by Hannah Bleau | 18 Aug 2021
Hundreds of protesters gathered Monday and Tuesday at the Maine State House to protest the state’s rule requiring healthcare workers to get vaccinated for the Chinese coronavirus.
Last week, the Maine Department of Health and Human Services (DHHS) and Center for Disease Control and Prevention (Maine CDC) issued an emergency rule requiring healthcare workers to get fully vaccinated for the Chinese coronavirus by October 1. That includes employees of hospitals, home health agencies, nursing facilities, residential care facilities, intermediate care facilities, and multi-level health care facilities licensed by the state, per the governor’s office.
“Vaccinations are the best tool we have to protect the lives and livelihoods of Maine people and to curb this pandemic,” Maine Gov. Janet Mills (D) said in a statement at the time.
“Healthcare workers perform a critical role in protecting the health of Maine people, and it is imperative that they take every precaution against this dangerous virus, especially given the threat of the highly transmissible Delta variant,” she said, touting the vaccine requirement as a move “protecting health care workers, their patients, including our most vulnerable, and our health care capacity.”
However, protests erupted this week in opposition to the state’s move.
“This is going to be detrimental to the health care facilities around the state,” one protester, Nicole Drew, said. “We are already short-staffed in a lot of ways and this is just going to put another burden and pressure.”
The protest outside of the Maine State House had hundreds of people, including healthcare workers and Maine Republicans who joined them.
“To be clear, this is war!” State Rep. Laurel Libby (R) told the crowd, emphasizing that the mandates reflect a loss of individual liberty.
“Are we willing to lose our jobs? Are we willing to leave health care? Are we willing to walk out in a coordinated effort? That goes counter to everything I ever learned as a nurse,” she added.
“[Gov. Mills] is talking about keeping the hospitals empty. Well, good luck with that because we got to empty our building because we’re not going to have enough staff to take care of our residents,” Rhonda Murray, the director of nursing at Horizons Living & Rehabilitation Center, said.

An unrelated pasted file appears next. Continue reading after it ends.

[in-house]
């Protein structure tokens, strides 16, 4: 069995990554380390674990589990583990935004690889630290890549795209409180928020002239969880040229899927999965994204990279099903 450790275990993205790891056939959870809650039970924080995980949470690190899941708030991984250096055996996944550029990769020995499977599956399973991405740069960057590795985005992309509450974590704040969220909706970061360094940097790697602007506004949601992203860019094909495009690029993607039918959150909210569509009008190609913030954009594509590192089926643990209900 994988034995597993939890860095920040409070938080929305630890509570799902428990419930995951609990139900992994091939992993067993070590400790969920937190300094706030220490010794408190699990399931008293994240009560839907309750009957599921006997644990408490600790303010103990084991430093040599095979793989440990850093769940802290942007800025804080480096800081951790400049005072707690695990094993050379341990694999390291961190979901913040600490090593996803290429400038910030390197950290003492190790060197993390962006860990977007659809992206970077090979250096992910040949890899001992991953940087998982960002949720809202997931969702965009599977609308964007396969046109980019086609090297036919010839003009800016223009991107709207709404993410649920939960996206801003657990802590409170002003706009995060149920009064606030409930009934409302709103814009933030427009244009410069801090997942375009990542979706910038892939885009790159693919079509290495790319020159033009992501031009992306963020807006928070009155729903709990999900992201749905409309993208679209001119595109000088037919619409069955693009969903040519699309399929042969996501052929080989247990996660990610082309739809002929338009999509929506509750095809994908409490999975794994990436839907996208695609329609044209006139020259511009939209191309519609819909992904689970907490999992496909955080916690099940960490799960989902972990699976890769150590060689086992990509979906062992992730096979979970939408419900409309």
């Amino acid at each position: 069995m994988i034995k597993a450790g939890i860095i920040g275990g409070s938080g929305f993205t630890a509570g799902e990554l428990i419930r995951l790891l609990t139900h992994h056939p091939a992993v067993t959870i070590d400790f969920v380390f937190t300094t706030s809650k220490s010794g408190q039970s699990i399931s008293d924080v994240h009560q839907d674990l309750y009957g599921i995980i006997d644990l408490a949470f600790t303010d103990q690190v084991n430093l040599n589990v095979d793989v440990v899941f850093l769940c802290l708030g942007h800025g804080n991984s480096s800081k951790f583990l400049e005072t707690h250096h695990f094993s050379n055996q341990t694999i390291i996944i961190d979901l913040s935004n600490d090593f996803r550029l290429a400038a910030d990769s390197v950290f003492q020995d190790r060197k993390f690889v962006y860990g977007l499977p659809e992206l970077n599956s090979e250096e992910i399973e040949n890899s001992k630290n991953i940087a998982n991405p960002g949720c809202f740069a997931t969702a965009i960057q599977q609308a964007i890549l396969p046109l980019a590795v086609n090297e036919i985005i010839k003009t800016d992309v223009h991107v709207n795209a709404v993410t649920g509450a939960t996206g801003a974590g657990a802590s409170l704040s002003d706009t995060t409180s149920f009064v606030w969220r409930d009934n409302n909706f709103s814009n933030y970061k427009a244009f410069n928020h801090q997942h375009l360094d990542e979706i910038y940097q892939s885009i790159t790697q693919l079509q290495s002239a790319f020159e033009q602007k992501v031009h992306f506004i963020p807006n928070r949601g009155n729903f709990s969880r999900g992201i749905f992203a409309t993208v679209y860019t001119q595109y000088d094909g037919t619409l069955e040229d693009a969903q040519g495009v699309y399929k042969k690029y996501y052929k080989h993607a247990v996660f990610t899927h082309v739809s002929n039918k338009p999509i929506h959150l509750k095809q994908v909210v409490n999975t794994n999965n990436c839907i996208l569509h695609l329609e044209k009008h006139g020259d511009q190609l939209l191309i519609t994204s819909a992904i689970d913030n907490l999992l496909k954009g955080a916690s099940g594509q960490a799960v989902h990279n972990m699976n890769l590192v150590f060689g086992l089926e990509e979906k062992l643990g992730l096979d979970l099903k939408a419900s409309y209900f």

While she said she, as well as a bulk of the staff, are vaccinated, Murray said she is adamantly opposed to the ultimatum the state is presenting of either getting vaccinated or losing their jobs.
Per Maine Public:
Several other Republican lawmakers attended the protest, which doubled as an organizing event for GOP activists as they seek to take control of the Legislature in 2022.
They included Rep. Heidi Sampson, of Alfred, who compared the vaccine requirement to the unethical and brutal practices of German doctors during the rise and fall of the Nazis.
Mills’ office has responded to the protests, dismissing the concerns of the demonstrators.
“The State of Maine has long required the immunization of employees of designated health care facilities to reduce the risk of exposure to, and possible transmission of, vaccine-preventable diseases,” Mills’ office said, citing immunizations for measles, mumps, rubella, chickenpox, hepatitis B, and influenza:
This change simply adds the COVID-19 vaccine and is supported by a broad coalition of health care providers across Maine, including Maine Hospital Association, Maine Medical Association, Maine Primary Care Association, Maine Health Care Association, Maine Emergency Medical Services, and Maine Dental Association, along with the state’s two largest health systems, MaineHealth and Northern Light Health.
The statement failed to mention the fundamental concerns over the safety and both short-term and long-term side effects of the coronavirus vaccines. It also did not mention that none of the vaccines have been formally authorized by the Food and Drug Administration (FDA) and are operating under emergency use only.